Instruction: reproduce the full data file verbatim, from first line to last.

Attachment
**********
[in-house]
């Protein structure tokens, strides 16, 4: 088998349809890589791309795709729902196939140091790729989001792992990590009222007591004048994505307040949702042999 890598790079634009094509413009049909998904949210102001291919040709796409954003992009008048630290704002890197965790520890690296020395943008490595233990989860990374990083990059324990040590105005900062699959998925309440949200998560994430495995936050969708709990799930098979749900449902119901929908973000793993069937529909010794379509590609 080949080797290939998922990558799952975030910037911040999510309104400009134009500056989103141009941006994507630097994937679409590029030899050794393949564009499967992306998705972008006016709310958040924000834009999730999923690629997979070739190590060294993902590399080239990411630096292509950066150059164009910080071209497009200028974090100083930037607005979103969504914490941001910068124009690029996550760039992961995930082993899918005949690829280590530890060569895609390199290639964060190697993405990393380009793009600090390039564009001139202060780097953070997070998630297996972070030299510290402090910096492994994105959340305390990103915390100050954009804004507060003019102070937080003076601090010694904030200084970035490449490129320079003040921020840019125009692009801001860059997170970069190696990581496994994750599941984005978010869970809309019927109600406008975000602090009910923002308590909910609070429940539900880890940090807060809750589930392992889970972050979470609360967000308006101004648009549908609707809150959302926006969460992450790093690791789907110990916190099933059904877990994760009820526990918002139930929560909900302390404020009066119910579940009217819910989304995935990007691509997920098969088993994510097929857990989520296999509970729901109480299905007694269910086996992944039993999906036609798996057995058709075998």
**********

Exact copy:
[in-house]
């Protein structure tokens, strides 16, 4: 088998349809890589791309795709729902196939140091790729989001792992990590009222007591004048994505307040949702042999 890598790079634009094509413009049909998904949210102001291919040709796409954003992009008048630290704002890197965790520890690296020395943008490595233990989860990374990083990059324990040590105005900062699959998925309440949200998560994430495995936050969708709990799930098979749900449902119901929908973000793993069937529909010794379509590609 080949080797290939998922990558799952975030910037911040999510309104400009134009500056989103141009941006994507630097994937679409590029030899050794393949564009499967992306998705972008006016709310958040924000834009999730999923690629997979070739190590060294993902590399080239990411630096292509950066150059164009910080071209497009200028974090100083930037607005979103969504914490941001910068124009690029996550760039992961995930082993899918005949690829280590530890060569895609390199290639964060190697993405990393380009793009600090390039564009001139202060780097953070997070998630297996972070030299510290402090910096492994994105959340305390990103915390100050954009804004507060003019102070937080003076601090010694904030200084970035490449490129320079003040921020840019125009692009801001860059997170970069190696990581496994994750599941984005978010869970809309019927109600406008975000602090009910923002308590909910609070429940539900880890940090807060809750589930392992889970972050979470609360967000308006101004648009549908609707809150959302926006969460992450790093690791789907110990916190099933059904877990994760009820526990918002139930929560909900302390404020009066119910579940009217819910989304995935990007691509997920098969088993994510097929857990989520296999509970729901109480299905007694269910086996992944039993999906036609798996057995058709075998």